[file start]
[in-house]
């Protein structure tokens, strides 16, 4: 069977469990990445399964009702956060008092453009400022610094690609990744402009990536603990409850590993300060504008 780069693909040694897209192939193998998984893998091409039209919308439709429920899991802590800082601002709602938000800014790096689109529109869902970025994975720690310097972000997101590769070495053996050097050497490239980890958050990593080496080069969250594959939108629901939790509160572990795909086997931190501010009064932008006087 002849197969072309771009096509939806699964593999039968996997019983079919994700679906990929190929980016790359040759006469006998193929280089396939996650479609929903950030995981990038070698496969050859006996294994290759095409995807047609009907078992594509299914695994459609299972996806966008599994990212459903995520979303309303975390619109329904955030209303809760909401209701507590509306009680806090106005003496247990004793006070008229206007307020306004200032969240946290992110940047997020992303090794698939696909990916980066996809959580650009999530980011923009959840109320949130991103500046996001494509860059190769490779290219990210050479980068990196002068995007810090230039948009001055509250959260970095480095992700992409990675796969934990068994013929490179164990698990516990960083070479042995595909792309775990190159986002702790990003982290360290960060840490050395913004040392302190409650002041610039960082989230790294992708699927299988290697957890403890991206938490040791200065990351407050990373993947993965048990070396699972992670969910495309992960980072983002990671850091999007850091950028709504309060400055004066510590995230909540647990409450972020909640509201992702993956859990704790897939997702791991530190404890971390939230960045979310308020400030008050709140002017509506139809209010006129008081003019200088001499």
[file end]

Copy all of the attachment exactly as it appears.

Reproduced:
[in-house]
């Protein structure tokens, strides 16, 4: 069977469990990445399964009702956060008092453009400022610094690609990744402009990536603990409850590993300060504008 780069693909040694897209192939193998998984893998091409039209919308439709429920899991802590800082601002709602938000800014790096689109529109869902970025994975720690310097972000997101590769070495053996050097050497490239980890958050990593080496080069969250594959939108629901939790509160572990795909086997931190501010009064932008006087 002849197969072309771009096509939806699964593999039968996997019983079919994700679906990929190929980016790359040759006469006998193929280089396939996650479609929903950030995981990038070698496969050859006996294994290759095409995807047609009907078992594509299914695994459609299972996806966008599994990212459903995520979303309303975390619109329904955030209303809760909401209701507590509306009680806090106005003496247990004793006070008229206007307020306004200032969240946290992110940047997020992303090794698939696909990916980066996809959580650009999530980011923009959840109320949130991103500046996001494509860059190769490779290219990210050479980068990196002068995007810090230039948009001055509250959260970095480095992700992409990675796969934990068994013929490179164990698990516990960083070479042995595909792309775990190159986002702790990003982290360290960060840490050395913004040392302190409650002041610039960082989230790294992708699927299988290697957890403890991206938490040791200065990351407050990373993947993965048990070396699972992670969910495309992960980072983002990671850091999007850091950028709504309060400055004066510590995230909540647990409450972020909640509201992702993956859990704790897939997702791991530190404890971390939230960045979310308020400030008050709140002017509506139809209010006129008081003019200088001499």